- Set up a vacuum filtration apparatus to isolate solid product precipitate. Use deionized water to rinse any remaining product from the microwave vial and wash the isolated product.
- Allow the product to dry overnight on the bench top or in a desiccator. Isolated yields are typically in the 70-90% range14.
- Obtain a 1H NMR spectrum in CDCl3 to confirm product identity and purity.
In this demonstration, 3-aminocrotononitrile and 4-fluorophenylhydrazine hydrochloride were reacted to produce 1-(4-fluorophenyl)-3-methyl-1H-pyrazol-5-amine (Figure 1). The mixture of the starting material in the microwave vial seen in Figure 2a shows the heterogeneous suspension created by combining the starting materials in the 1 M HCl solvent. It is recommended to pre-mix the solution for a few seconds over a stir plate to ensure that the stir bar can freely spin. After the microwave reaction occurs, the solution becomes a homogenous mixture as seen in Figure 2b. After stirring and adding enough 10% NaOH to make the solution basic, the product will rapidly precipitate out of the solution as shown in Figure 2c. The precipitate can then be filtered and washed with deionized water producing the solid seen in Figure 2d after drying. If the product oils out of solution (Figure 2e), it can instead be isolated by extracting with either dichloromethane or ethyl acetate. Once the product is isolated and dried, it can be characterized via NMR to confirm the synthesis of the target 5-aminopyrazole (Figure 3).
Figure 1. Synthesis of 1-(4-fluorophenyl)-3-methyl-1H-pyrazol-5-amine. Reaction scheme showing the reaction between 3-aminocrotononitrile and 4-fluorophenylhydrazine hydrochloride to obtain the desired product. Please click here to view a larger version of this figure.
Figure 2. Images of the solution during the course of the reaction. (a) Reaction mixture prior to heating. (b) Reaction mixture after heating in the microwave. (c) Precipitation of product after addition of enough 10% NaOH to make the solution alkaline (pH > 10). (d) Appearance of the product after isolation by vacuum filtration. (e) Example of a product (3-methyl-1-(3-methylphenyl)-1H-pyrazol-5-amine) that oils out of solution after addition of 10% NaOH, requiring an extraction to isolate. Please click here to view a larger version of this figure.
Figure 3. 1H NMR (400 MHz) spectrum of 1-(4-fluorophenyl)-3-methyl-1H-pyrazol-5-amine in CDCl3. Spectrum demonstrating the purity of the product isolated by a simple filtration. Please click here to view a larger version of this figure.
A number of 1-aryl-1H-pyrazole-5-amines were prepared by combining an α-cyanoketone or 3-aminocrotonitile with an aryl hydrazine in 1 M HCl and heating the solution to 150 °C in a microwave reactor. Nearly all compounds were synthesized in 10-15 min, with the slowest substrate requiring 35 min of heating14. The use of water as the solvent allows for rapid heating of the solution and minimizes the use of hazardous organic solvents.
Higher temperature and pressures can certainly be achieved in microwave reactors, but the reaction mixture was only heated to 150 °C in order to keep operating pressures below 10 bar as a matter of safety. Higher temperatures would be expected to reduce reaction times and many commercial microwave reactors can handle higher pressures. However, our experience is that reactor vessel failure becomes much more frequent at pressures above 15 bar and some organic reactants decompose at higher temperatures.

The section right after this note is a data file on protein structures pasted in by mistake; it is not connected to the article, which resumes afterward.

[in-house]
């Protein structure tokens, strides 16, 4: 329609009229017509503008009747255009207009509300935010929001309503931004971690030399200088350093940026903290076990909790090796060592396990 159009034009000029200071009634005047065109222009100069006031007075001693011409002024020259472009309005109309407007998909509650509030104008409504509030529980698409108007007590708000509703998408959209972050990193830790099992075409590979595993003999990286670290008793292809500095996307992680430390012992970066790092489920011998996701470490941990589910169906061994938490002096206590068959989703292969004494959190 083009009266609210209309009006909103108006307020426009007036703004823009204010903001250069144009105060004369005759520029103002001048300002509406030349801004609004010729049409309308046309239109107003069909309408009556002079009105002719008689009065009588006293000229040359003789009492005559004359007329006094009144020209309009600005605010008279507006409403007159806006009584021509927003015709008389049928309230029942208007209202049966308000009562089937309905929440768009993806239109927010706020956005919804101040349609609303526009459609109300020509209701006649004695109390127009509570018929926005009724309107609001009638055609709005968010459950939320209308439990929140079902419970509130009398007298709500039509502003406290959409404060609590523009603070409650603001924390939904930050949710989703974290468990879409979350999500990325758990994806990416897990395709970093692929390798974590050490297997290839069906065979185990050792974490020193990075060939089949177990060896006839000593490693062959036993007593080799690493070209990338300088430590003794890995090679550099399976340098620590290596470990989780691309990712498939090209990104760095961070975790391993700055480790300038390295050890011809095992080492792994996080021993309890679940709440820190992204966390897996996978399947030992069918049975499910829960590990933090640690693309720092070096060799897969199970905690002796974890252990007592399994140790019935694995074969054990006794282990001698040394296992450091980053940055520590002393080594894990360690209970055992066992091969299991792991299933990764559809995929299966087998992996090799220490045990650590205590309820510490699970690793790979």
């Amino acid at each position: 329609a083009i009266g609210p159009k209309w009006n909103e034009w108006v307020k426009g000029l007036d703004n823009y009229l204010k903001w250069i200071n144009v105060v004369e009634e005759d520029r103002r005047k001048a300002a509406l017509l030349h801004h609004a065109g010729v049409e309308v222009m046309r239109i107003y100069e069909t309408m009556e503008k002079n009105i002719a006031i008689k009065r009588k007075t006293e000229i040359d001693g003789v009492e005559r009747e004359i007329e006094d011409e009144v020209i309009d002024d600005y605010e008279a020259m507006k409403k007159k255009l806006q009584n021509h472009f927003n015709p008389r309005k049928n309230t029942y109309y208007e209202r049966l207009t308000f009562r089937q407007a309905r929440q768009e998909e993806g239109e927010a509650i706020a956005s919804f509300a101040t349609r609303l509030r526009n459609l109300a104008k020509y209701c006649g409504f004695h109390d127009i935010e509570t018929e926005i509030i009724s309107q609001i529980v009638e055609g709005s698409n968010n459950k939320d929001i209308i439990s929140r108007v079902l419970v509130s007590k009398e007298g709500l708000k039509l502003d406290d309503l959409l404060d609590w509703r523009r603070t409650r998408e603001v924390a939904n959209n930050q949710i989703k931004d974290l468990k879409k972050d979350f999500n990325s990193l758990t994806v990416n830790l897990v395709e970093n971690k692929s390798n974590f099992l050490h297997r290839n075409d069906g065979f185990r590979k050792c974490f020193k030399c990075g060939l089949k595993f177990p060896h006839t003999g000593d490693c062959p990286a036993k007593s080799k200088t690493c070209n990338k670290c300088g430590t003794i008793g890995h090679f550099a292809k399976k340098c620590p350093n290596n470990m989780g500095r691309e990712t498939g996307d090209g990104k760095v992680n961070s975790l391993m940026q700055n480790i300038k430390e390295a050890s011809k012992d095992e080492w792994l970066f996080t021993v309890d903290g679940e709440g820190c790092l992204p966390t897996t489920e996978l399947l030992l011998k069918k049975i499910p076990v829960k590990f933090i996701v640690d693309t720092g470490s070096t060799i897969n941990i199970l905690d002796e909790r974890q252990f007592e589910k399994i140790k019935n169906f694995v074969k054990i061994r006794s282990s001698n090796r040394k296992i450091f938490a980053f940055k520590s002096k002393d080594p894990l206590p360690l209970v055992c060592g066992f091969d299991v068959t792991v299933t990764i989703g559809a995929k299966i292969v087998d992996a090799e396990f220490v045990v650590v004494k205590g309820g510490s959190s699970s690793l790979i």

Some substrates showed limited solubility in 1 M HCl, but solubilize as the reaction progresses (Figure 2). However, if the substrates do not dissolve to any appreciable extent in the reactor vessel, this can cause the stir bar to become stuck and lead to an unsuccessful reaction. As with all microwave reactions, proper stirring is critical to reaction success, as most waveguides direct the radiation to the top of the solution, making a stirred solution critical to distributing the heat and maintaining a uniform heat distribution profile. In these cases, more solvent can be used to ensure proper stirring of the solution. While higher concentrations of HCl can also be used, we saw no appreciable difference in either reaction times or the solubility of reactants. Lower concentrations of HCl, however, led to thick suspensions which could not be stirred efficiently. Once the reaction is basified, the majority of compounds readily precipitate from solution and are easily captured via vacuum filtration. Some compounds, however, may oil out in solution. In these cases, a liquid-liquid extraction with either ethyl acetate or dichloromethane is required to isolate the product.
In conclusion, this methodology allows for the rapid preparation of 1-aryl-1H-pyrazole-5-amines without the need for extensive purification protocols found in other reported procedure. The ease of the procedure and workup allows most products to be isolated in less than 1 h, and the use of water as the solvent helps to improve safety and reduce environmental impact and disposal cost. This procedure tolerates a wide range of functional groups, and we expect further production of novel compounds utilizing this methodology.
The authors have nothing to disclose.
This research was supported by the Bill and Linda Frost Fund.
|2-5mL Microwave vial set||Chemglass||CG-4920-01||Set includes appropriate stir bars and 20mm aluminum seals|
|Biotage Initiator+ microwave||Biotage||356007||Includes crimper and decapper tool.|
|Sonicator||Kendal||Ultrasonic Cleaner GB-928|
|Glassware oven||Quincy Lab||20GC|
|CDCl3||Cambridge Labs||DLM-7-100||99.8% D|
|Hydrochloric acid, concentrated||Fisher||A144SI-212||Used to prepare 1 M HCl solution|
|Sodium hydroxide pellets||Fisher||S318-100||Used to prepare 10% NaOH solution|